Header Bidding adoption has swept through the publisher industry over the last few years, giving publishers an effective way of boosting revenue without adding additional inventory. In response to the rise of Header Bidding, Google introduced Exchange Bidding, or EBDA – Exchange Bidding Dynamic Allocation. On the surface the two solutions looks similar: Both Exchange Bidding and Header Bidding allow multiple demand sources / exchanges to bid on an impression in a single auction. There are differences though and many publishers are now weighing up the advantages of each: Exchange Bidding vs Header Bidding.
Advantages of Exchange Bidding
Exchange Bidding allows other exchanges to compete with AdX and other line items in a unified auction within DFP. Everything runs server-side, taking advantage of Google’s infrastructure. Publishers (or their monetization partners) still need direct relationships with each competing exchange, but Google handle reporting, billing and payments.
No additional scripts to download
Google manages all payments
Whichever partners you use in your Exchange Bidding set-up, payment is made by Google. That not only means simpler accounting, but fast reliable payments too. Payments are made to publishers on Googles usual payment schedule. With some demand partners taking more than 90 days to pay directly, that “Net 30-ish” turnaround from Google can bring real cash-flow advantages.
No development required
As Exchange Bidding is all handled server-side by DFP, there is nothing to be installed on the website server by the publisher. That not only means less development for roll-out, but no updates or maintenance.
No bid discrepancy
A significant frustration with Header Bidding is that the bid sent does not necessarily match the payment received for that bid. These discrepancies can be very significant and never seemingly favouring the publisher. Each shortfall represents lost revenue for the publisher. With Google handling billing within Exchange bidding, the winning exchange is billed what they bid and the discrepancy issue goes away.
Exchange Bidding is a fairer auction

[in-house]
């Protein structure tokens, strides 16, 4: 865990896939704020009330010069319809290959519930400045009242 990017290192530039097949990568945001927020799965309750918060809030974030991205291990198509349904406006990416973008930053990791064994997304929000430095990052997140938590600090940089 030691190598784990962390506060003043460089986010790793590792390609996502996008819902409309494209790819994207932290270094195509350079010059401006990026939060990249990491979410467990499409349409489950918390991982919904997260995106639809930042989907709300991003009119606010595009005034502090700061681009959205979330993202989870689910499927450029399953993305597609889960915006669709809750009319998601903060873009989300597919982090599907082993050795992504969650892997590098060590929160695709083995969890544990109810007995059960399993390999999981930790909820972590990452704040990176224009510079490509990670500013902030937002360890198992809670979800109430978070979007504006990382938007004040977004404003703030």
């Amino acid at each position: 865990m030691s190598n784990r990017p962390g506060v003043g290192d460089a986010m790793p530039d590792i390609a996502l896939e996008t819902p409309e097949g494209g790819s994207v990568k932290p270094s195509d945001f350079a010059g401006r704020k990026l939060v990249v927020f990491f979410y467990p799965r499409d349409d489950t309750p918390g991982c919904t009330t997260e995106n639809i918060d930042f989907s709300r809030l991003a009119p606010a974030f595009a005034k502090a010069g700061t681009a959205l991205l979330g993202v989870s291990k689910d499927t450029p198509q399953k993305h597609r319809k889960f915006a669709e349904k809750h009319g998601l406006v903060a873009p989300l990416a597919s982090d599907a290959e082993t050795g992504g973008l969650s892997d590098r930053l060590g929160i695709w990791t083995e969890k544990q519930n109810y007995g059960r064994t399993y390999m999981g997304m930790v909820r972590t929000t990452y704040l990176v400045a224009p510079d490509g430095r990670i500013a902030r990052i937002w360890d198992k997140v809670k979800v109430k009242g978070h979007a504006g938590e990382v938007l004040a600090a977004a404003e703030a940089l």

Rather surprisingly, Google’s solution actually offers Google less advantage in the auction. Most Header Bidding set-ups pass the winning bid to DFP, giving AdSense or AdX the opportunity to beat that bid by a penny and win the impression. Exchange bidding gives up that advantage to Google, with AdX competing on a level footing with other competing exchanges.
Advantages of header bidding
Ease of access
Where Exchange Bidding isn’t open to anyone, any publisher can download a copy of a header bidding wrapper, set it up on their server and start plugging in their demand partners. Prebid, the most popular wrapper is free, open source code available to all, whereas Exchange Bidding is currently (at time of writing) restricted to those using DFP premium, those invited to the Small Business beta and those working with a partner such as OKO.
Works with more demand partners
Header Bidding solutions, such as Prebid have become quickly established and adopted by many demand sources. Exchange Bidding, by contrast, involves only demand from those demand partners who have entered into Google’s Exchange Bidding program. The number of partners available in Exchange Bidding is growing (10 at time of writing), but is unlikely to match the number involved in the Open Source header bidding programs.
More demand from same partners
Demand sources that integrate with Header Bidding generally offer access to all of their demand. By contrast, some exchanges have geographic restrictions to their Exchange Bidding integrations. This would mean that an impression could receive a big through Header Bidding that it would not have received through Exchange Bidding.
Better cookie matching means higher bids
Publishers running Header Bidding are in control of the entire set-up and have full visibility on how the auction works. Exchange Bidding runs entirely within DFP and is essentially a “black box” to publishers. Google decides the winner of the auction and the publishers doesn’t get to interrogate that process.
Header Bidding and Exchange Bidding – better together?
Where this article has mostly looked at the relative merits of each solution, there is a third option. Many publishers working with Exchange Bidding are opting to use it alongside Header Bidding, rather than using it as a replacement to header bidding. Using both in unison does offset some of the performance advantages that Exchange Bidding offers, but the potential for greater revenue gains from running two auctions will often more than compensate for that loss.
Want to add Exchange Bidding to your stack?
OKO can offer access to Exchange Bidding to qualifying publishers. If you would like to find out more speak to one of our team today.